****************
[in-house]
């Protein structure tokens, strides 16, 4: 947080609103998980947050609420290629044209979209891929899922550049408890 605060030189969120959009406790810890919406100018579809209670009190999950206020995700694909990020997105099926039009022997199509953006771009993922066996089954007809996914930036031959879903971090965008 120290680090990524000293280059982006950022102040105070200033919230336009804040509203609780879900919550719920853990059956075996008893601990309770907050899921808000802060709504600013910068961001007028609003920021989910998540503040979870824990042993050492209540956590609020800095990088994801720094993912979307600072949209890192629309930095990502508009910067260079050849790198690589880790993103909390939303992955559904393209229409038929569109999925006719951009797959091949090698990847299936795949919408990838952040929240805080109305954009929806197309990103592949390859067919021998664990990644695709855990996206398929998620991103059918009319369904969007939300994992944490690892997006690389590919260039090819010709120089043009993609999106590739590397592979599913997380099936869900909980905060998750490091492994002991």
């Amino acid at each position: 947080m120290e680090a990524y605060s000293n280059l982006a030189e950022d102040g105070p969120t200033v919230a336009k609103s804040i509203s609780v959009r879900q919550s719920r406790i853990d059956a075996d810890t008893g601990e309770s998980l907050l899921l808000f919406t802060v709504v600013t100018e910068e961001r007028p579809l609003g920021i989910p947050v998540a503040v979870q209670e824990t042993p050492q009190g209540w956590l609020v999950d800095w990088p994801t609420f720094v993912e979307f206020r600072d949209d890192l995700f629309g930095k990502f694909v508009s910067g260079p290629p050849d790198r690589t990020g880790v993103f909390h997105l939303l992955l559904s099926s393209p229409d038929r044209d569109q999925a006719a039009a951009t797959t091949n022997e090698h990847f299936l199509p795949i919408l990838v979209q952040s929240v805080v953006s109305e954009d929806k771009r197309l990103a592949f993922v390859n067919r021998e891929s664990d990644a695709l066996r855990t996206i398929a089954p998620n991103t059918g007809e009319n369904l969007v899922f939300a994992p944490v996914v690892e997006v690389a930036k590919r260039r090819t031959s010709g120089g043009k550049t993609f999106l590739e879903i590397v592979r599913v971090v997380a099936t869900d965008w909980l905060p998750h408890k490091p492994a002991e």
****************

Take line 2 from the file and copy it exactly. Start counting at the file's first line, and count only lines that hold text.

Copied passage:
């Protein structure tokens, strides 16, 4: 947080609103998980947050609420290629044209979209891929899922550049408890 605060030189969120959009406790810890919406100018579809209670009190999950206020995700694909990020997105099926039009022997199509953006771009993922066996089954007809996914930036031959879903971090965008 120290680090990524000293280059982006950022102040105070200033919230336009804040509203609780879900919550719920853990059956075996008893601990309770907050899921808000802060709504600013910068961001007028609003920021989910998540503040979870824990042993050492209540956590609020800095990088994801720094993912979307600072949209890192629309930095990502508009910067260079050849790198690589880790993103909390939303992955559904393209229409038929569109999925006719951009797959091949090698990847299936795949919408990838952040929240805080109305954009929806197309990103592949390859067919021998664990990644695709855990996206398929998620991103059918009319369904969007939300994992944490690892997006690389590919260039090819010709120089043009993609999106590739590397592979599913997380099936869900909980905060998750490091492994002991």